Hip fracture in the elderly: does counting time from fracture to surgery or from hospital admission to surgery matter when studying in-hospital mortality?
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This study aims to analyze whether the interval from hospital admission to surgery may be used as a surrogate of the actual gap from fracture to surgery when investigating in-hospital hip fracture mortality. After analyzing 3,754 hip fracture admissions, we concluded that those intervals might be used interchangeably without misinterpretation bias.
The debate regarding the influence of time to surgery in hip fracture (HF) mortality is one of the most controversial issues in the HF medical literature. Most previous investigations actually analyzed the time from hospital admission to surgery as a surrogate of the less easily available gap from fracture to surgery. Notwithstanding, the assumption of equivalency between those intervals remains untested.
We analyzed 3,754 hospital admissions of elderly patients due to HF in Quebec, Canada. We compared the performance as predictors of in-hospital mortality of the delay from admission to surgery and the actual gap from fracture to surgery using univariate and multiple logistic regression analysis.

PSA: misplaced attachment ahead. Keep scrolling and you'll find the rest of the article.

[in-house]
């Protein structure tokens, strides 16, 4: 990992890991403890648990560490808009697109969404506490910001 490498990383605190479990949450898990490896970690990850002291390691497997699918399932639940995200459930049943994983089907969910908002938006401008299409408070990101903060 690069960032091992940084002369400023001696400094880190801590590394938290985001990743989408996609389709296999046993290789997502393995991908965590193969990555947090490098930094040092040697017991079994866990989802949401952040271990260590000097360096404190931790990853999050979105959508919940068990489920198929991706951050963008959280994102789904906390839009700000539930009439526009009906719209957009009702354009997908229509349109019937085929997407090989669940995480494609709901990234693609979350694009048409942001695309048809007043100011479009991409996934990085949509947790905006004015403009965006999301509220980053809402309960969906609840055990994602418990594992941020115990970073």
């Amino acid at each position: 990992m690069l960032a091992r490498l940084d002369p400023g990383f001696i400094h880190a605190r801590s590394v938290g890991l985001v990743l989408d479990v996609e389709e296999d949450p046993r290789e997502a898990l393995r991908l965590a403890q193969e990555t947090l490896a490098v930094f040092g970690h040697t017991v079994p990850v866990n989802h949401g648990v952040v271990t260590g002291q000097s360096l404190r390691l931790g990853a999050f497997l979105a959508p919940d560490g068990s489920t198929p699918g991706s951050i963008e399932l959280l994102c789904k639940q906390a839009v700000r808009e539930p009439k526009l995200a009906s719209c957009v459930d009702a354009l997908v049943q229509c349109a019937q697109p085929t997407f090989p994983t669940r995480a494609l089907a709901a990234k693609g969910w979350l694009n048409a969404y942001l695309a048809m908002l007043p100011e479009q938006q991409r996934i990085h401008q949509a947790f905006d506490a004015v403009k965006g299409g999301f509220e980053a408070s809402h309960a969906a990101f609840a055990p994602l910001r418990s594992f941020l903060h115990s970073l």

The mean times from fracture to surgery and from admission to surgery were 1.84 and 1.02 days (P < 0.001), respectively. On univariate logistic regression, both times were slightly significant as mortality predictors, yielding similar odds ratios of 1.08 (P < 0.001) for time from fracture to surgery and 1.11 (P < 0.001) for time from admission to surgery. After accounting for other covariates, neither times remained significant mortality predictors.
The gap from admission to surgery may be used as a surrogate of the actual delay from fracture to surgery when studying in-hospital HF mortality.
KeywordsElderly Hip fracture Mortality Osteoporosis Time to surgery
We are grateful to Michèle Paré, analyst at the GRIS, University of Montreal, for her assistance with the preparation of the MED-ECHO database. Three authors (DCMF, CMC, and KRCJ) were partially supported by research fellowship grants from the Brazilian National Council for Scientific and Technological Development (CNPq). FBF was supported by a research fellowship grant from the State of São Paulo Foundation for Research Support (FAPESP).
Conflicts of interest
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